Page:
In situ air sparging is used to remediate petroleum fuels and chlorinated solvents present as submerged contaminant source zones and dissolved contaminant plumes, or to provide barriers to dissolved contaminant plume migration. Contaminant removal occurs through a combination of volatilization and aerobic biodegradation; thus, the performance at any given site depends on the contaminant and oxygen mass transfer rates induced by the air injection. It has been hypothesized that these rates are sensitive to changes in process flow conditions and site lithology, but no data is available to identify trends or the magnitude of the changes. In this work, oxygenation rates were measured for a range of air injection rates, ground water flow rates, and pulsing frequencies using a laboratory-scale two-dimensional physical model constructed to simulate a homogeneous hydrogeologic setting. Experiments were conducted with water having low chemical and biochemical oxygen demand. Results suggest the following: that there is an optimum air injection rate; advective flow of ground water can be a significant factor when ground water velocities are > 0.3 m/d; and pulsing the air injection had little effect on the oxygenation rate relative to the continuous air injection case.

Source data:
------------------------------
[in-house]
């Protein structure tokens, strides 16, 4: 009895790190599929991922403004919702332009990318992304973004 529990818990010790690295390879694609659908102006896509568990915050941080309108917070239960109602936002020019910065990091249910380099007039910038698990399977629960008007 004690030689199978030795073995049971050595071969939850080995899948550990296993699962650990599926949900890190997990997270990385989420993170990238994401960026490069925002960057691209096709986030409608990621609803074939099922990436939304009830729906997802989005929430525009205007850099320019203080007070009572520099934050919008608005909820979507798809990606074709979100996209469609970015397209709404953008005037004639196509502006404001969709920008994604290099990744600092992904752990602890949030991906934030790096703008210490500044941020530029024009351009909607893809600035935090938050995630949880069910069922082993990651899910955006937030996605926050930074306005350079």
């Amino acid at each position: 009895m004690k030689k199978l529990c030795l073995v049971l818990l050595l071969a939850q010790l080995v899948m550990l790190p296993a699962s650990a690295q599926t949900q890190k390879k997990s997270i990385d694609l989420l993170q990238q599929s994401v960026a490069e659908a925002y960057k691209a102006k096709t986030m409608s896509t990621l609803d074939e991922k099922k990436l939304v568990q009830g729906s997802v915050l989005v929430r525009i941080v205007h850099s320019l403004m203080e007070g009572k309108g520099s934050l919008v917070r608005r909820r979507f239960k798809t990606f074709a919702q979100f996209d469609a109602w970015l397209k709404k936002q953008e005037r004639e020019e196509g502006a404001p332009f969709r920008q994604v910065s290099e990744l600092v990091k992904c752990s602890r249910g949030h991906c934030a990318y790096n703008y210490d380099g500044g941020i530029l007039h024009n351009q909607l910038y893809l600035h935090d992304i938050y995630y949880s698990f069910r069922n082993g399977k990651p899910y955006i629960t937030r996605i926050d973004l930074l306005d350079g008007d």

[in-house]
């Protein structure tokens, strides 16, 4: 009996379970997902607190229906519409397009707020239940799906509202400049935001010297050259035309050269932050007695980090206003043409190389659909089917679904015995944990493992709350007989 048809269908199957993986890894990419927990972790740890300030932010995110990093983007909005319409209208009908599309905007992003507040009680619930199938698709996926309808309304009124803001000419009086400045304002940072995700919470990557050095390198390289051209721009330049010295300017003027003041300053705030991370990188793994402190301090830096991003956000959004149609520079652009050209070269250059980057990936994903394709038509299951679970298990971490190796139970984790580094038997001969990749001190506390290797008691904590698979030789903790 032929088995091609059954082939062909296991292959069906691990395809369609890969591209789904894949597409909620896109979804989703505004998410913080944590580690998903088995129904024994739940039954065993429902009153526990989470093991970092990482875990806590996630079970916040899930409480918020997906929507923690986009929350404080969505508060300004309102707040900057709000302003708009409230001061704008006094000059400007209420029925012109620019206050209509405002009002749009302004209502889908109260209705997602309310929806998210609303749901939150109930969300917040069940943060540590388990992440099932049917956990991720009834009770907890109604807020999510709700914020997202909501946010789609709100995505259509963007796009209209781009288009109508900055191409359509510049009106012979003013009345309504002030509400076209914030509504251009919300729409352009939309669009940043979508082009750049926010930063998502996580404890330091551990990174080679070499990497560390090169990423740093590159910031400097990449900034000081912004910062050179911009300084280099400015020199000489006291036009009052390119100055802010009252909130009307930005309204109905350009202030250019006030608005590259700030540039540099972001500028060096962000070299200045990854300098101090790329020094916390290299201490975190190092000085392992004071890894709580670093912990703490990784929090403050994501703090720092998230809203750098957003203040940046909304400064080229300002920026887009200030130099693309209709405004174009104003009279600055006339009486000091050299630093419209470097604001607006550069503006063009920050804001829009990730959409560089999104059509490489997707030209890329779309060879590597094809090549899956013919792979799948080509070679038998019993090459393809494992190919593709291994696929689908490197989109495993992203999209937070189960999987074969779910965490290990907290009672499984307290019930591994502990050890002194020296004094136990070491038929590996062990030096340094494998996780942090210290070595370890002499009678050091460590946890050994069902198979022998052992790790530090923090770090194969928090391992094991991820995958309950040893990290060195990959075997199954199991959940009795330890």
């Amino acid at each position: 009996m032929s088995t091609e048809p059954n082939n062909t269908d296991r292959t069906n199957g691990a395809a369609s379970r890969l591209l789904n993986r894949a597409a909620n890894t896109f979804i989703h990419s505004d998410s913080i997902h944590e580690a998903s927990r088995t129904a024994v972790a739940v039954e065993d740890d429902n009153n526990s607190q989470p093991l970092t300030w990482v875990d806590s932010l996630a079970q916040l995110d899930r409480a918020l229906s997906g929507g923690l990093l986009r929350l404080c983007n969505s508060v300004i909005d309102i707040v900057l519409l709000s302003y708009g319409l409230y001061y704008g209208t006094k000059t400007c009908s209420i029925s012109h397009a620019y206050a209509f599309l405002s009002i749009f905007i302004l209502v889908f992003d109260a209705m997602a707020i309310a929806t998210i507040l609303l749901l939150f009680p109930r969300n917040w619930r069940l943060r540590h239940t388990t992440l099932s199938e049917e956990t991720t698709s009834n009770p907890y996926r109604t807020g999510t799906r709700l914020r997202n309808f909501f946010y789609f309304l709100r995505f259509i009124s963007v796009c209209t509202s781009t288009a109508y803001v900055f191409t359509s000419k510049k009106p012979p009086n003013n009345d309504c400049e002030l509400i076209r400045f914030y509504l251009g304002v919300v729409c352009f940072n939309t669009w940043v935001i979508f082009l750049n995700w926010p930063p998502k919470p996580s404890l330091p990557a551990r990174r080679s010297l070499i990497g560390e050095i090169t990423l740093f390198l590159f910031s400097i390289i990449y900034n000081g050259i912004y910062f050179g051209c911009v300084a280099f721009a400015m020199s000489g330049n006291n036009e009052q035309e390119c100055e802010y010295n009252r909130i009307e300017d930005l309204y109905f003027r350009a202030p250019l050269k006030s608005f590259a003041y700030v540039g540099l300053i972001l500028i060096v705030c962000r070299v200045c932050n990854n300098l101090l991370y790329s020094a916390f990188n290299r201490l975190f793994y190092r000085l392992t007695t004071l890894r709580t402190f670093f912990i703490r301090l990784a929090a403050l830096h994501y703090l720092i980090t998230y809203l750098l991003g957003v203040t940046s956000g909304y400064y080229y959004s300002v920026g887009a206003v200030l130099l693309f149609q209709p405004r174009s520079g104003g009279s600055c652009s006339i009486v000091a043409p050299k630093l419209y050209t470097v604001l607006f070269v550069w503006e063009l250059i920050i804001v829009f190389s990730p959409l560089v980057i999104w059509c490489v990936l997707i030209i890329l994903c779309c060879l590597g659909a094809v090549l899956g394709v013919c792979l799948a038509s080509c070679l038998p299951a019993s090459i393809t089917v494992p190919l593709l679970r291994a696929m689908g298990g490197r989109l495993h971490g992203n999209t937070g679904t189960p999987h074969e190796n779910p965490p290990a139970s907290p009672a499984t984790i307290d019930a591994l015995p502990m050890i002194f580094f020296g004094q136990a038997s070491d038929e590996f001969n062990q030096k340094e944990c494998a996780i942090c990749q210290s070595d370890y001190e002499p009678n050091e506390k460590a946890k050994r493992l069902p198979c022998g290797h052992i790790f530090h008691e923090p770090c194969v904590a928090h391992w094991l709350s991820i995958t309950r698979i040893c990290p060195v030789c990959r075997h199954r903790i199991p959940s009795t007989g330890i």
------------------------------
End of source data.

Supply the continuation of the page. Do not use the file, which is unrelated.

|Original language||English (US)|
|Number of pages||10|
|Journal||Ground Water Monitoring and Remediation|
|State||Published - Jan 1 1996|
ASJC Scopus subject areas
- Civil and Structural Engineering
- Water Science and Technology